August 20, 2014
Posted on Feb 19, 2013
By Gerard DeGroot
“Invisible Armies: An Epic History of Guerrilla Warfare From Ancient Times to the Present”
I first encountered the concept of guerrilla warfare back in 1964. Friends of my parents had dropped over for coffee. Pleasant banter quickly turned ugly when the subject of Vietnam arose. No one seemed to understand why such a small problem was vexing mighty America. Someone questioned why the United States needed to fight that war. Someone else mentioned that the Vietnamese were guerrillas and no one could find them. One particularly belligerent neighbor—a fan of Barry Goldwater—argued at maximum volume that the solution was surely the atomic bomb.
In retrospect, that little incident perfectly encapsulates the sense of helplessness that Americans have felt when it comes to guerrilla warfare. Since 1945, the American record in guerrilla wars has been bleak, as failures in Laos, Vietnam, Iraq and Afghanistan attest. Americans have struggled to understand their misfortune. How is it possible that the greatest military power the world has ever seen, presumably with right on its side, has repeatedly been stymied by small bands of poorly equipped insurgents?
Max Boot addresses this conundrum with an “epic history” of guerrilla warfare. “Invisible Armies” is a magisterial account of insurgency and counterinsurgency across the ages, peppered with fascinating personalities like Robert the Bruce, Giuseppe Garibaldi, Che Guevara, Edward Lansdale, Osama bin Laden and David Petraeus. Out of narrative emerges cogent analysis: The author offers important insights relevant to any modern power faced with a guerrilla opponent. Hard lessons are, however, delivered with elegant prose. Leaving aside what “Invisible Armies” teaches us, this is a wonderful read.
Invisible Armies: An Epic History of Guerrilla Warfare From Ancient Times to the Present
By Max Boot
Liveright Publishing Corporation, 750 pages
A common misconception among great powers is that guerrilla warfare is unusual, thus explaining the woeful lack of preparation for it. Boot, however, shows that the guerrilla is as old as warfare itself. Forces that cannot hope to win on the conventional battlefield choose instead an indirect approach, wearing down their enemies through stealth, cleverness and patience.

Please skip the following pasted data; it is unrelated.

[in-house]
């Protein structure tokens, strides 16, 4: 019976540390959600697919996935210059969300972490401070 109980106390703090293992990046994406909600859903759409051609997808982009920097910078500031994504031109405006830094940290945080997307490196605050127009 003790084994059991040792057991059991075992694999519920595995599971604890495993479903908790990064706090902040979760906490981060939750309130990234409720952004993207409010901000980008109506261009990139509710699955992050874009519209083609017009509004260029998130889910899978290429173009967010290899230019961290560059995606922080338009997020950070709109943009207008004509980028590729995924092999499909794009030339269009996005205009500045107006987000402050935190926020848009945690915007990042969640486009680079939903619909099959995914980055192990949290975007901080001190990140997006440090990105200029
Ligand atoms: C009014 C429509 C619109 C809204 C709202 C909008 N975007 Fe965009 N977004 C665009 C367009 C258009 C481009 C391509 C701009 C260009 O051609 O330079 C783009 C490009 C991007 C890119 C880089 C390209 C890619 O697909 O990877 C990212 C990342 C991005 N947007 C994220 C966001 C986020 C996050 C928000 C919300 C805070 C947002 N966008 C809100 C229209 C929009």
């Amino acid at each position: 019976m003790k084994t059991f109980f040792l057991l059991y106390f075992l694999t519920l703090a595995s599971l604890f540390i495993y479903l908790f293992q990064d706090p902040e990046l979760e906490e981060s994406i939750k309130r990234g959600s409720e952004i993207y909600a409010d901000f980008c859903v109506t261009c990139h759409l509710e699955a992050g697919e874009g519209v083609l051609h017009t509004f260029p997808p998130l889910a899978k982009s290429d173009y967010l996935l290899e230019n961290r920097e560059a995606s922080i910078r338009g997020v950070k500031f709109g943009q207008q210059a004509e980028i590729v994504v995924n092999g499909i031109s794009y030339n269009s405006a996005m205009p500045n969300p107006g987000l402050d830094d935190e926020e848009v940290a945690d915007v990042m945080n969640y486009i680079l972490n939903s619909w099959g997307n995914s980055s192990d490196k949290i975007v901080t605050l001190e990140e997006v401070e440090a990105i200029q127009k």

Ho Chi Minh saw it as a contest between a tiger and an elephant. “If the tiger ever stands still the elephant will crush him with his mighty tusks. But the tiger does not stand still. He lurks in the jungle by day and emerges by night. He will leap upon the back of the elephant, tearing huge chunks from his hide, and then he will leap back into the dark jungle. And slowly the elephant will bleed to death.”
The elephant, certain of his might, often responds by charging into the jungle, crushing everything in his path. A frustrating irony arises: Success in counterinsurgency is often inversely proportionate to the force applied. As Americans have repeatedly discovered, suffering radicalizes otherwise uninvolved civilians. An insurgency is like the Lernaean Hydra: Any attempt to decapitate it creates additional guerrillas.
Boot offers 12 lessons derived from 5,000 years of guerrilla warfare. A few are particularly germane. For instance, a guerrilla operation is more likely to succeed if it has outside support. The American revolution proved that, as did Vietnam and the Russian failure in Afghanistan. More recently, Iraqi and Afghan rebels have received help from outside. Addressing that problem, however, implies an unacceptable widening of the war.
Secondly, the best guerrillas are adept at publicity. As Boot points out, the Americans have been notoriously bad at the war of words. Granted, it is difficult for any invader to convince those on the ground that his intent is noble. The United States has also failed, however, to convince Americans at home that the struggle is worthy of the sacrifice.
This is related to a third important lesson: the need for patience. Ho Chi Minh was prepared to struggle for decades; Muslim insurgents talk of fighting for centuries. Americans, on the other hand, expect quick results, which are always unlikely in a guerrilla war.
Finally, and most important, conventional tactics do not work against a guerrilla enemy. Gen. George Decker, army chief of staff from 1960 to ’62, stubbornly maintained that “any good soldier can handle guerrillas.” That attitude is quite typical. American senior commanders often reason that there’s little point teaching specialist counterinsurgency skills since guerrilla war is unusual.
The failure to absorb these lessons explains American setbacks. Boot insists, though, that defeat is not inevitable. By his calculation, the guerrilla wins only around 20 percent of the time. His figures are somewhat misleading, given that he includes victories over pathetic terrorist organizations like the Weather Underground and the Symbionese Liberation Army, which have no place in this book. Leave those contests out of the calculation and counterinsurgency emerges as a difficult and often futile endeavor. Failures result when strong and confident powers underestimate their enemies’ will to succeed. Right and might do not inevitably prevail.
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